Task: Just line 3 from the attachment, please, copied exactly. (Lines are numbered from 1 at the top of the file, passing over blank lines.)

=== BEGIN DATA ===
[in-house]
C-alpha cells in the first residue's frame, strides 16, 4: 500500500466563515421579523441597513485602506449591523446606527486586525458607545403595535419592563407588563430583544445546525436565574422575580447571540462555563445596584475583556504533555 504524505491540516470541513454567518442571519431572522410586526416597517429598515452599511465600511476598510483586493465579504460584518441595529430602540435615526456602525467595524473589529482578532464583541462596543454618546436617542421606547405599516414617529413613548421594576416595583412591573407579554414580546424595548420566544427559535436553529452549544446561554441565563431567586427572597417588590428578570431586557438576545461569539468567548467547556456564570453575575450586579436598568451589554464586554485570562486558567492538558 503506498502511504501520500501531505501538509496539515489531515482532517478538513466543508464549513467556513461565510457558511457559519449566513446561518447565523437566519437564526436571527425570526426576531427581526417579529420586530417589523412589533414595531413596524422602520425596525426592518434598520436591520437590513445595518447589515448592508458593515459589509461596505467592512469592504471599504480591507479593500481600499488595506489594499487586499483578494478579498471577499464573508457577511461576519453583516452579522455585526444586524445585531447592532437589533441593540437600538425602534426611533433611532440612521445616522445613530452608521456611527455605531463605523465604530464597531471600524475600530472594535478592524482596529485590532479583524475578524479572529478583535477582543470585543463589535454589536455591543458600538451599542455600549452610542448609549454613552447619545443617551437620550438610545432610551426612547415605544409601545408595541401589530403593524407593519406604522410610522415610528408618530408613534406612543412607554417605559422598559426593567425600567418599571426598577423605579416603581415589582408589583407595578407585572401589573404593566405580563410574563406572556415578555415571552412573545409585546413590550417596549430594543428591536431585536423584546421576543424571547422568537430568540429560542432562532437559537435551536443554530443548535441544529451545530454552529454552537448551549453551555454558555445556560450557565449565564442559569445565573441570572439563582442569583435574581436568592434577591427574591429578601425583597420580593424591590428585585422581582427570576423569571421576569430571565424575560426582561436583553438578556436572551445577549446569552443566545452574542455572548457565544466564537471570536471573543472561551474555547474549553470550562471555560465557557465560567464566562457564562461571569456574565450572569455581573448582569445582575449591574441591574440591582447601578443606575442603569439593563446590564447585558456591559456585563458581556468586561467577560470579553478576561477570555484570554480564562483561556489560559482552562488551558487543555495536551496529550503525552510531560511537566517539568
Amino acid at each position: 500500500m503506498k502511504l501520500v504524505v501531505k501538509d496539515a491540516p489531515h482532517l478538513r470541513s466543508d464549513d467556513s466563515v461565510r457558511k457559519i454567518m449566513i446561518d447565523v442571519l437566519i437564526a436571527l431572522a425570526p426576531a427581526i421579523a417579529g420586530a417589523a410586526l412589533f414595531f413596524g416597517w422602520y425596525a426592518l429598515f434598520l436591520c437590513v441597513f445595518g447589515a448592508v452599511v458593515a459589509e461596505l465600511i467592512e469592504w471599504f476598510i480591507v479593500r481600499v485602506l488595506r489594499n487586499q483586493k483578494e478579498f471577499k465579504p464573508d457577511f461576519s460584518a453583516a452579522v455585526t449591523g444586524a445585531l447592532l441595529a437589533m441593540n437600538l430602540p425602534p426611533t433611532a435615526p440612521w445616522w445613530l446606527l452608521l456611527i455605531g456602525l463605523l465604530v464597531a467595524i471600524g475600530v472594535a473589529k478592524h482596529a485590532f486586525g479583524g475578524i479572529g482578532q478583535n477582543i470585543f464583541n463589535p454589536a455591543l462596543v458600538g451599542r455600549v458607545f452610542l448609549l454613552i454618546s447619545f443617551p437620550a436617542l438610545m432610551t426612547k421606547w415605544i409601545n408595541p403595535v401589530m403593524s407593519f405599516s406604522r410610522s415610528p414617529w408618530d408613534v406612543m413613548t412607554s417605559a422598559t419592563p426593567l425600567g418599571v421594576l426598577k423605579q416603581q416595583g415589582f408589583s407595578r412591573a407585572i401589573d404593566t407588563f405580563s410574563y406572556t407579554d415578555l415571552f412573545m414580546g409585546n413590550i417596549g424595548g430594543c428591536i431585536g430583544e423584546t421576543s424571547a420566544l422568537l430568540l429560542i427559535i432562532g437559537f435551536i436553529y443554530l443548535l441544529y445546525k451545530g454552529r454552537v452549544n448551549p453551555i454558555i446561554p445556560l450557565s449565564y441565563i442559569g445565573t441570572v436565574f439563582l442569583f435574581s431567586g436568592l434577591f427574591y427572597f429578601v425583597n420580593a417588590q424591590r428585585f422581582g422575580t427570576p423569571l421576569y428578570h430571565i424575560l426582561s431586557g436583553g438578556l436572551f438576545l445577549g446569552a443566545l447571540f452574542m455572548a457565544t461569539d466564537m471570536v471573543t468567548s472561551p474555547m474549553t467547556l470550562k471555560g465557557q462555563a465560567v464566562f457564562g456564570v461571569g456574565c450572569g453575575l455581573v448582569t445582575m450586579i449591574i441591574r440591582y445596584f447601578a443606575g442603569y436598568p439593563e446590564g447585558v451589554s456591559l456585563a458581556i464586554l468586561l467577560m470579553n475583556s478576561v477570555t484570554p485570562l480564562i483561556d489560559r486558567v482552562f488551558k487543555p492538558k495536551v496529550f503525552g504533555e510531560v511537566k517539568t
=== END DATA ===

Amino acid at each position: 500500500m503506498k502511504l501520500v504524505v501531505k501538509d496539515a491540516p489531515h482532517l478538513r470541513s466543508d464549513d467556513s466563515v461565510r457558511k457559519i454567518m449566513i446561518d447565523v442571519l437566519i437564526a436571527l431572522a425570526p426576531a427581526i421579523a417579529g420586530a417589523a410586526l412589533f414595531f413596524g416597517w422602520y425596525a426592518l429598515f434598520l436591520c437590513v441597513f445595518g447589515a448592508v452599511v458593515a459589509e461596505l465600511i467592512e469592504w471599504f476598510i480591507v479593500r481600499v485602506l488595506r489594499n487586499q483586493k483578494e478579498f471577499k465579504p464573508d457577511f461576519s460584518a453583516a452579522v455585526t449591523g444586524a445585531l447592532l441595529a437589533m441593540n437600538l430602540p425602534p426611533t433611532a435615526p440612521w445616522w445613530l446606527l452608521l456611527i455605531g456602525l463605523l465604530v464597531a467595524i471600524g475600530v472594535a473589529k478592524h482596529a485590532f486586525g479583524g475578524i479572529g482578532q478583535n477582543i470585543f464583541n463589535p454589536a455591543l462596543v458600538g451599542r455600549v458607545f452610542l448609549l454613552i454618546s447619545f443617551p437620550a436617542l438610545m432610551t426612547k421606547w415605544i409601545n408595541p403595535v401589530m403593524s407593519f405599516s406604522r410610522s415610528p414617529w408618530d408613534v406612543m413613548t412607554s417605559a422598559t419592563p426593567l425600567g418599571v421594576l426598577k423605579q416603581q416595583g415589582f408589583s407595578r412591573a407585572i401589573d404593566t407588563f405580563s410574563y406572556t407579554d415578555l415571552f412573545m414580546g409585546n413590550i417596549g424595548g430594543c428591536i431585536g430583544e423584546t421576543s424571547a420566544l422568537l430568540l429560542i427559535i432562532g437559537f435551536i436553529y443554530l443548535l441544529y445546525k451545530g454552529r454552537v452549544n448551549p453551555i454558555i446561554p445556560l450557565s449565564y441565563i442559569g445565573t441570572v436565574f439563582l442569583f435574581s431567586g436568592l434577591f427574591y427572597f429578601v425583597n420580593a417588590q424591590r428585585f422581582g422575580t427570576p423569571l421576569y428578570h430571565i424575560l426582561s431586557g436583553g438578556l436572551f438576545l445577549g446569552a443566545l447571540f452574542m455572548a457565544t461569539d466564537m471570536v471573543t468567548s472561551p474555547m474549553t467547556l470550562k471555560g465557557q462555563a465560567v464566562f457564562g456564570v461571569g456574565c450572569g453575575l455581573v448582569t445582575m450586579i449591574i441591574r440591582y445596584f447601578a443606575g442603569y436598568p439593563e446590564g447585558v451589554s456591559l456585563a458581556i464586554l468586561l467577560m470579553n475583556s478576561v477570555t484570554p485570562l480564562i483561556d489560559r486558567v482552562f488551558k487543555p492538558k495536551v496529550f503525552g504533555e510531560v511537566k517539568t